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Contractor Doctor: Can I pay a salary & save tax if taking an overseas careers break?

Dear Contractor Doctor

I’ve been contracting via my own limited company for over ten years, and have decided that now is the time to take a year out to do some travelling abroad.

Having built up a reasonable cash balance in the company, I’d like to continue to pay myself a small salary during the trip. I’m not planning to work overseas during my break and it is unlikely that there will be any fees coming into the business, although there will be some bills to be paid while I am away.

Can I continue to pay a salary and save tax if I take a career break overseas?


Contractor Doctor says:

“The key issues for Nandan are where the salary will be taxed and whether his limited company can benefit from a corporation tax deduction for his salary,” explains James Abbott, tax partner at contractor accountant Abbott Moore.

“The length of the trip will also impact on where the salary is taxed and HMRC’s view on whether the contractor limited company is still trading.”

Tax residency rules

According to Abbott, UK tax residency laws are undergoing a major revamp and, at the time of writing, the new draft rules are out for consultation. However, his view is that, if the trip lasts fewer than 12 months, the contractor’s salary will be taxed in the UK.

“If a contractor’s main home remains in the UK, the trip overseas is only temporary, and there is the intention is to return, then the contractor’s salary will be paid and taxable in the UK,” Abbott says.

If the trip was likely to be longer than 12 months, then the contractor’s continued UK residency might be called into question, particularly if the contractor has no strong family ties in the UK or is spending the entire trip within a single overseas tax jurisdiction.

Corporation tax deduction

“If the contractor’s intention is to return the UK and resume contracting after 12 months, then HMRC will accept that the limited company continues to trade,” continues Abbott.

“It is also likely that the contractor will still need to perform their director’s duties and maintain some company paperwork during the period, such as VAT and tax returns and company accounts. And presumably most contractors would maintain contact with potential clients and agencies, keeping them warm and ready for activation on the contractor’s return.”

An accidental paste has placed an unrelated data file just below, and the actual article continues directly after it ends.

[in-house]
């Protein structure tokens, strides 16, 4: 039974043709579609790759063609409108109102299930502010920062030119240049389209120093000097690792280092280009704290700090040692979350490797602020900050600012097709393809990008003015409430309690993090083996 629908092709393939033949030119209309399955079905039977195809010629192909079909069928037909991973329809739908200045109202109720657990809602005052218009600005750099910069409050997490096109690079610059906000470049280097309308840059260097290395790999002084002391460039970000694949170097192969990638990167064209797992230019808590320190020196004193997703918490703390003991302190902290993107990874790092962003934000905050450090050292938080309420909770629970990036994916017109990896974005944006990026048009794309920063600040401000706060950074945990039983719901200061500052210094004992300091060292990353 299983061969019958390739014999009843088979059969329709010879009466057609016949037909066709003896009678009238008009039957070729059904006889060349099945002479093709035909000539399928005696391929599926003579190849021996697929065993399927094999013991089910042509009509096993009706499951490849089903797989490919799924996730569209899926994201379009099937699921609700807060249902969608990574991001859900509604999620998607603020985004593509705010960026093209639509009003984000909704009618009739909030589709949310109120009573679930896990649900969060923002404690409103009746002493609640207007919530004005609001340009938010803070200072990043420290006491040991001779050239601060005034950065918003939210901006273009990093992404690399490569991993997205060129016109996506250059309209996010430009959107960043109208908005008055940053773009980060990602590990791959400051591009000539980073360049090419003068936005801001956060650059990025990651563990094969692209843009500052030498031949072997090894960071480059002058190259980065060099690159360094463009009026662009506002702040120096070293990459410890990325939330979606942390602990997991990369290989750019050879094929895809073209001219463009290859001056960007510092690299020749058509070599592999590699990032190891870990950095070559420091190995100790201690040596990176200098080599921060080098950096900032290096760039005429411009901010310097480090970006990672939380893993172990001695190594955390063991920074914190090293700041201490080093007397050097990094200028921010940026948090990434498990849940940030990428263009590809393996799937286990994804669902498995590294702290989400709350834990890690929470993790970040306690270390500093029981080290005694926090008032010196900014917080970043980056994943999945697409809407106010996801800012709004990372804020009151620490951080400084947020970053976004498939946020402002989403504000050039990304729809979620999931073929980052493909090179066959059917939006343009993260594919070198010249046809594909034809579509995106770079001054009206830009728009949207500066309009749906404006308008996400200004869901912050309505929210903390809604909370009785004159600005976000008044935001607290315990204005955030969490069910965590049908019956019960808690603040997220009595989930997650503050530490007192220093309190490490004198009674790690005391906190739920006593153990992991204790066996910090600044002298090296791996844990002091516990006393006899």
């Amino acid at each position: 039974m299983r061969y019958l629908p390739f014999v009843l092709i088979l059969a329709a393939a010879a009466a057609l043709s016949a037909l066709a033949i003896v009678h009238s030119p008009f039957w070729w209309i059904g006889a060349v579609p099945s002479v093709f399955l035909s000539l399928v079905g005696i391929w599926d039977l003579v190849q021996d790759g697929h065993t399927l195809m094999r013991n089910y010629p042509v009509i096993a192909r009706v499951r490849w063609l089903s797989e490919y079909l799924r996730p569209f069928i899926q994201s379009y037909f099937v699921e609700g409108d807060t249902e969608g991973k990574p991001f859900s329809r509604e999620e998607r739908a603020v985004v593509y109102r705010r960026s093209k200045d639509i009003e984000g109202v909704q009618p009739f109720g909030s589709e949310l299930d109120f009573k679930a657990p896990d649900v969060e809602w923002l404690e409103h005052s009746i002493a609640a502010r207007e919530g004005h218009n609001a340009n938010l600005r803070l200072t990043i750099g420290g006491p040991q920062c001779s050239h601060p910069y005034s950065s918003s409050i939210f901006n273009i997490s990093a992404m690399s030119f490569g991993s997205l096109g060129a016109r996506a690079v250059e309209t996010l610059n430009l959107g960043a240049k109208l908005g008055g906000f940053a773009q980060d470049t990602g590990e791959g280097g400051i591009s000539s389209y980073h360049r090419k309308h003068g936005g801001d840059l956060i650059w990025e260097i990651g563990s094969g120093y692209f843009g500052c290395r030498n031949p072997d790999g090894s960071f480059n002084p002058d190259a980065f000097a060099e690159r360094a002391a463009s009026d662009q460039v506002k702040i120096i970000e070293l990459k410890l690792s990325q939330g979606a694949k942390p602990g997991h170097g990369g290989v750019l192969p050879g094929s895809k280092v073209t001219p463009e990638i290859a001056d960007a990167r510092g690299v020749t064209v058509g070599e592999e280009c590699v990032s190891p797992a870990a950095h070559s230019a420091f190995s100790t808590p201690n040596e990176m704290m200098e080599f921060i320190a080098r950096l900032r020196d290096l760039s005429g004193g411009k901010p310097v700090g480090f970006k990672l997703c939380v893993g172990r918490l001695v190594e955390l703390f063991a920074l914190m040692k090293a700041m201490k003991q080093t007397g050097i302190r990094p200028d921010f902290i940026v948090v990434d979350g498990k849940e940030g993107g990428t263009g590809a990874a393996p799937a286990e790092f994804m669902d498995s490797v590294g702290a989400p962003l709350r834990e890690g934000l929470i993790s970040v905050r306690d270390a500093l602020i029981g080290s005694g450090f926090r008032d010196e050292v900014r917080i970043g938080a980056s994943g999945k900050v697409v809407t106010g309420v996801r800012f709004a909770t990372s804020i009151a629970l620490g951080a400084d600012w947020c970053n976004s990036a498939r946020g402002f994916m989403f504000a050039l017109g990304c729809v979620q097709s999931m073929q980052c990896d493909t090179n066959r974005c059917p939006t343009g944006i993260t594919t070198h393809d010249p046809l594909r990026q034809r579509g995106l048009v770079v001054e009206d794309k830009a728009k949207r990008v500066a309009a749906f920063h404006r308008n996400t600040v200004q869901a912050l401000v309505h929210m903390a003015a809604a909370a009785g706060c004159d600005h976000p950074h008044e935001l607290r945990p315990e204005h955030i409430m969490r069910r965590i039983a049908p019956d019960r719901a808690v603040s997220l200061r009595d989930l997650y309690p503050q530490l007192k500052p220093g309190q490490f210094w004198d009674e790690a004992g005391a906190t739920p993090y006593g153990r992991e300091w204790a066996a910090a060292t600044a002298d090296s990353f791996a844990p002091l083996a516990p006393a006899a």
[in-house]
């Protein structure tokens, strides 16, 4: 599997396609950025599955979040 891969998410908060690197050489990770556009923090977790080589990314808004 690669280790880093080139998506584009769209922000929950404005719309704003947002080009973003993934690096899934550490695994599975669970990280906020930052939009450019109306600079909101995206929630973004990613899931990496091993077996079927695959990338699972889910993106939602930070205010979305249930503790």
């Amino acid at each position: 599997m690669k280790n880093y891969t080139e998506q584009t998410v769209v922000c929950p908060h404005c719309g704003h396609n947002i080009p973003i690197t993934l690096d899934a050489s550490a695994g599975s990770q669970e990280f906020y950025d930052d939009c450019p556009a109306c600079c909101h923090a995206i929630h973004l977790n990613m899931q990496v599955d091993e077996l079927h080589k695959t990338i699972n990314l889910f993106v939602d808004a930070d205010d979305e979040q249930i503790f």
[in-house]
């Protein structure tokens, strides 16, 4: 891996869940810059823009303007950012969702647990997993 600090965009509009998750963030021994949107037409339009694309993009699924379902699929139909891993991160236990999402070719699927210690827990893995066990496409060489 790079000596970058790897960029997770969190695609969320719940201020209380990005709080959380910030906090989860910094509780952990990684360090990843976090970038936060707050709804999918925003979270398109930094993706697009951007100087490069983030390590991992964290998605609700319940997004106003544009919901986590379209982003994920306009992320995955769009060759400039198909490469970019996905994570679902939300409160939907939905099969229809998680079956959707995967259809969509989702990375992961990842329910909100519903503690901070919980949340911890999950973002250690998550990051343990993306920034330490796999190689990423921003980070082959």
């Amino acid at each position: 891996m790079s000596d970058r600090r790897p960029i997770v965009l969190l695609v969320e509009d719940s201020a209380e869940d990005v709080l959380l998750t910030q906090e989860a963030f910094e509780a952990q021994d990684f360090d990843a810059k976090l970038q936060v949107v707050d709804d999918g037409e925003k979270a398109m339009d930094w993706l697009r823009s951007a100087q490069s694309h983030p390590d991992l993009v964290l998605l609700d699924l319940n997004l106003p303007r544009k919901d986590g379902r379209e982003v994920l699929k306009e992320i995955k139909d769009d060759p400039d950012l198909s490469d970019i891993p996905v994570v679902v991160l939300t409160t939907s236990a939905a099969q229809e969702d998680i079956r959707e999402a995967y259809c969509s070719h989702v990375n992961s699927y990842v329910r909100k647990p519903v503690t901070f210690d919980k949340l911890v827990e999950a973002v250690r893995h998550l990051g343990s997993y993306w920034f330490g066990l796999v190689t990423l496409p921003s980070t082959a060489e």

Contractors planning longer trips may wish to consult their accountant or tax adviser as their tax domicile may change and HMRC may declare that their limited company has ceased trading

James Abbott, Abbott Moore

On this basis, assuming the contractor was drawing a salary of up to his personal allowance, Abbott believes that there is a strong case to make to HMRC that the salary qualifies for a corporation tax deduction.

Carrying forward losses

There may be other tax benefits arising from this scenario, as Abbott explains: “It is entirely possible that the contractor will make a loss during the financial year that they are abroad. That may well be the case if there are no fees coming in and the contractor is paying a salary, insurance premiums and other company expenses.

“The contractor then has the choice of carrying the loss back to the previous financial year and applying for a corporation tax refund on tax already paid. Alternatively, the contractor can carry the loss forward to the next financial year to offset corporation tax.”

If the contractor plans to be away for more than 12 months

Abbott warns contractors planning to be away for periods longer than 12 months that they may be facing residency issues and might find it harder to make a case to HMRC that the company continues to trade.

“Contractors planning longer trips may wish to consult their accountant or tax adviser as their tax domicile may change and HMRC may declare that their limited company has ceased trading.”

He concludes: “Contractors can take breaks from contracting, continue to pay a salary and benefit from ongoing tax efficiencies as long as they continue to fulfil their director’s duties and intend to resume trading on their return.”

Published: 02 September 2012

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